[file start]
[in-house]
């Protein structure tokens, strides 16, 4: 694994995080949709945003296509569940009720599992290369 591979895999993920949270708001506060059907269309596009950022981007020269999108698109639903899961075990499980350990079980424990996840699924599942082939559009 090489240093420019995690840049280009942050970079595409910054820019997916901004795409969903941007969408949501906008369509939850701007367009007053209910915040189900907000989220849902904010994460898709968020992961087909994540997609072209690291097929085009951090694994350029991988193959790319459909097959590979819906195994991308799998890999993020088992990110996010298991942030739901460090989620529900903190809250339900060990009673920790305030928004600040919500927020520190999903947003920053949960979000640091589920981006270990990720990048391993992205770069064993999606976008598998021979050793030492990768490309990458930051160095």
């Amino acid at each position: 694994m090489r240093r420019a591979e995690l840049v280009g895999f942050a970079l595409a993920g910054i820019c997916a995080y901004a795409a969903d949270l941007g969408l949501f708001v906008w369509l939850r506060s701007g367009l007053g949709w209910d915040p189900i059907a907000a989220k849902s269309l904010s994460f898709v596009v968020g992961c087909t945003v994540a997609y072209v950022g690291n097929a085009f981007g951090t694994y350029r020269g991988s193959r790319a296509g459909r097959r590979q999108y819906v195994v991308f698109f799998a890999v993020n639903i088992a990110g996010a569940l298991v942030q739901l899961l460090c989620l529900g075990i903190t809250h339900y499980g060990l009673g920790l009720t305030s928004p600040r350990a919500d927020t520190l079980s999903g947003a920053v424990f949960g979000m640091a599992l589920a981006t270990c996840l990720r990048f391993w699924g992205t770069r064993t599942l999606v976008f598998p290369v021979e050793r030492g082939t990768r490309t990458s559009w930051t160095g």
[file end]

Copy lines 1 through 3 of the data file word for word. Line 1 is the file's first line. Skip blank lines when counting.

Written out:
[in-house]
């Protein structure tokens, strides 16, 4: 694994995080949709945003296509569940009720599992290369 591979895999993920949270708001506060059907269309596009950022981007020269999108698109639903899961075990499980350990079980424990996840699924599942082939559009 090489240093420019995690840049280009942050970079595409910054820019997916901004795409969903941007969408949501906008369509939850701007367009007053209910915040189900907000989220849902904010994460898709968020992961087909994540997609072209690291097929085009951090694994350029991988193959790319459909097959590979819906195994991308799998890999993020088992990110996010298991942030739901460090989620529900903190809250339900060990009673920790305030928004600040919500927020520190999903947003920053949960979000640091589920981006270990990720990048391993992205770069064993999606976008598998021979050793030492990768490309990458930051160095």
């Amino acid at each position: 694994m090489r240093r420019a591979e995690l840049v280009g895999f942050a970079l595409a993920g910054i820019c997916a995080y901004a795409a969903d949270l941007g969408l949501f708001v906008w369509l939850r506060s701007g367009l007053g949709w209910d915040p189900i059907a907000a989220k849902s269309l904010s994460f898709v596009v968020g992961c087909t945003v994540a997609y072209v950022g690291n097929a085009f981007g951090t694994y350029r020269g991988s193959r790319a296509g459909r097959r590979q999108y819906v195994v991308f698109f799998a890999v993020n639903i088992a990110g996010a569940l298991v942030q739901l899961l460090c989620l529900g075990i903190t809250h339900y499980g060990l009673g920790l009720t305030s928004p600040r350990a919500d927020t520190l079980s999903g947003a920053v424990f949960g979000m640091a599992l589920a981006t270990c996840l990720r990048f391993w699924g992205t770069r064993t599942l999606v976008f598998p290369v021979e050793r030492g082939t990768r490309t990458s559009w930051t160095g």